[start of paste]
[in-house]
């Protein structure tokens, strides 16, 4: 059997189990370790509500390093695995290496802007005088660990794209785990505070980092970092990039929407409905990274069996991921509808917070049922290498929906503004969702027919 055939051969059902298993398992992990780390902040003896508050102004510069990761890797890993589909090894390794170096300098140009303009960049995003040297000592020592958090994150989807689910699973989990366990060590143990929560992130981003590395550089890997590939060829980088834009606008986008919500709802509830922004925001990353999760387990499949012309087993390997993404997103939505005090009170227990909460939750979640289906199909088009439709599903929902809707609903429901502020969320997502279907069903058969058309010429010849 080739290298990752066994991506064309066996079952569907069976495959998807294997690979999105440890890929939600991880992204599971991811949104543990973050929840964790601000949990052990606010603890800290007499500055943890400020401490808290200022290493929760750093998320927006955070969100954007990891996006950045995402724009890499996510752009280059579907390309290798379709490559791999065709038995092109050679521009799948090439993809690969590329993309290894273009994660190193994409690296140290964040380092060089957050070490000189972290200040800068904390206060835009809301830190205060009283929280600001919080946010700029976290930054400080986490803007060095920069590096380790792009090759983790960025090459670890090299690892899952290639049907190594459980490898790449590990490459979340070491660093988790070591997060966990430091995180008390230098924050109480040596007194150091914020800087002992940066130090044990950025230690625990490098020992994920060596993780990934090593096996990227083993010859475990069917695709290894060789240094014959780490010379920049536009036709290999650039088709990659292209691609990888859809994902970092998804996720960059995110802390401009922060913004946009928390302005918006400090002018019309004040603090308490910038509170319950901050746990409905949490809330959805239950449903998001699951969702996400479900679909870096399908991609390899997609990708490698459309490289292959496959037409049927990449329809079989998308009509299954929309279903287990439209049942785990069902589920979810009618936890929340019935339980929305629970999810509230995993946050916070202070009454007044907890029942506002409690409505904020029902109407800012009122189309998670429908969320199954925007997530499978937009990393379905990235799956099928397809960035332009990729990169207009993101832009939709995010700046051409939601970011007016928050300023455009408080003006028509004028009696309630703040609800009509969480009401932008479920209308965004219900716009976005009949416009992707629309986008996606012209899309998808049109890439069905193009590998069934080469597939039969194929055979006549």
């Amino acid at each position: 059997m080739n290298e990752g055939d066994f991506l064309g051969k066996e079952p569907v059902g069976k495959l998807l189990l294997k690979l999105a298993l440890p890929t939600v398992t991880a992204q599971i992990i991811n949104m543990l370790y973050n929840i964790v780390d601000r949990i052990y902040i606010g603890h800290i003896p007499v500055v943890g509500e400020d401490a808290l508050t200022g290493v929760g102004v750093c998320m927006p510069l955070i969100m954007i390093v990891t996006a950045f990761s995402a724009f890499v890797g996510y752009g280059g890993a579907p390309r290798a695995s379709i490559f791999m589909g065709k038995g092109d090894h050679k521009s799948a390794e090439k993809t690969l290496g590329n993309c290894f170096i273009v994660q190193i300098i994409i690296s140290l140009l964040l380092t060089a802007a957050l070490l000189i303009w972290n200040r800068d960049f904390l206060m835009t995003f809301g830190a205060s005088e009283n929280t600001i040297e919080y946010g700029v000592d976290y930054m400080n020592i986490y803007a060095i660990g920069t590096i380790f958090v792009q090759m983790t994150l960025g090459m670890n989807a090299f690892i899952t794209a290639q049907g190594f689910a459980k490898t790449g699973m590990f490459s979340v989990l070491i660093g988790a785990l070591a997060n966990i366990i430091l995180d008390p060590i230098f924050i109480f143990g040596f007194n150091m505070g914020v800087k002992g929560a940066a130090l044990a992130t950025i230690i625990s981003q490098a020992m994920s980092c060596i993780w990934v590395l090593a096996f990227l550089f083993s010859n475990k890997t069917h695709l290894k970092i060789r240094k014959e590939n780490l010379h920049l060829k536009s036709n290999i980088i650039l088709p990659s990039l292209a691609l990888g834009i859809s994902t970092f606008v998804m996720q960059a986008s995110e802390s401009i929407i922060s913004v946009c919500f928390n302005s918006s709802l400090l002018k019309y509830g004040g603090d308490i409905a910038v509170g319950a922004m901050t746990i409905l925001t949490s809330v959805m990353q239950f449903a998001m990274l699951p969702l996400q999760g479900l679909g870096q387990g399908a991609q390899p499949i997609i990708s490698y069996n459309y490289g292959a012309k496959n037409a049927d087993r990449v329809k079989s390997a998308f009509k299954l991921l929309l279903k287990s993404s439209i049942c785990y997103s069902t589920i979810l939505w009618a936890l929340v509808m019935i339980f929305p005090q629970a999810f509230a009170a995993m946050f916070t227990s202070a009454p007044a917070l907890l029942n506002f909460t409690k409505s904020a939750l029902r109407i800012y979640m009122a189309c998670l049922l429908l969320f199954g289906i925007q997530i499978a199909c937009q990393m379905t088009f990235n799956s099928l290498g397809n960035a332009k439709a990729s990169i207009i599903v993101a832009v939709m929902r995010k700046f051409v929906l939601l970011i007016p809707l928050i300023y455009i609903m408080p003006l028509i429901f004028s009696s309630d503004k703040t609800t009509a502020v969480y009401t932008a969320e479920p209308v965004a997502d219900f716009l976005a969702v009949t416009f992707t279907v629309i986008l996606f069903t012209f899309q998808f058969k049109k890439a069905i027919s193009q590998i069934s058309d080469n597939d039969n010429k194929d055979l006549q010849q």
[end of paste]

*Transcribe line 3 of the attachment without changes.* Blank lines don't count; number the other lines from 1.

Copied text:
């Amino acid at each position: 059997m080739n290298e990752g055939d066994f991506l064309g051969k066996e079952p569907v059902g069976k495959l998807l189990l294997k690979l999105a298993l440890p890929t939600v398992t991880a992204q599971i992990i991811n949104m543990l370790y973050n929840i964790v780390d601000r949990i052990y902040i606010g603890h800290i003896p007499v500055v943890g509500e400020d401490a808290l508050t200022g290493v929760g102004v750093c998320m927006p510069l955070i969100m954007i390093v990891t996006a950045f990761s995402a724009f890499v890797g996510y752009g280059g890993a579907p390309r290798a695995s379709i490559f791999m589909g065709k038995g092109d090894h050679k521009s799948a390794e090439k993809t690969l290496g590329n993309c290894f170096i273009v994660q190193i300098i994409i690296s140290l140009l964040l380092t060089a802007a957050l070490l000189i303009w972290n200040r800068d960049f904390l206060m835009t995003f809301g830190a205060s005088e009283n929280t600001i040297e919080y946010g700029v000592d976290y930054m400080n020592i986490y803007a060095i660990g920069t590096i380790f958090v792009q090759m983790t994150l960025g090459m670890n989807a090299f690892i899952t794209a290639q049907g190594f689910a459980k490898t790449g699973m590990f490459s979340v989990l070491i660093g988790a785990l070591a997060n966990i366990i430091l995180d008390p060590i230098f924050i109480f143990g040596f007194n150091m505070g914020v800087k002992g929560a940066a130090l044990a992130t950025i230690i625990s981003q490098a020992m994920s980092c060596i993780w990934v590395l090593a096996f990227l550089f083993s010859n475990k890997t069917h695709l290894k970092i060789r240094k014959e590939n780490l010379h920049l060829k536009s036709n290999i980088i650039l088709p990659s990039l292209a691609l990888g834009i859809s994902t970092f606008v998804m996720q960059a986008s995110e802390s401009i929407i922060s913004v946009c919500f928390n302005s918006s709802l400090l002018k019309y509830g004040g603090d308490i409905a910038v509170g319950a922004m901050t746990i409905l925001t949490s809330v959805m990353q239950f449903a998001m990274l699951p969702l996400q999760g479900l679909g870096q387990g399908a991609q390899p499949i997609i990708s490698y069996n459309y490289g292959a012309k496959n037409a049927d087993r990449v329809k079989s390997a998308f009509k299954l991921l929309l279903k287990s993404s439209i049942c785990y997103s069902t589920i979810l939505w009618a936890l929340v509808m019935i339980f929305p005090q629970a999810f509230a009170a995993m946050f916070t227990s202070a009454p007044a917070l907890l029942n506002f909460t409690k409505s904020a939750l029902r109407i800012y979640m009122a189309c998670l049922l429908l969320f199954g289906i925007q997530i499978a199909c937009q990393m379905t088009f990235n799956s099928l290498g397809n960035a332009k439709a990729s990169i207009i599903v993101a832009v939709m929902r995010k700046f051409v929906l939601l970011i007016p809707l928050i300023y455009i609903m408080p003006l028509i429901f004028s009696s309630d503004k703040t609800t009509a502020v969480y009401t932008a969320e479920p209308v965004a997502d219900f716009l976005a969702v009949t416009f992707t279907v629309i986008l996606f069903t012209f899309q998808f058969k049109k890439a069905i027919s193009q590998i069934s058309d080469n597939d039969n010429k194929d055979l006549q010849q």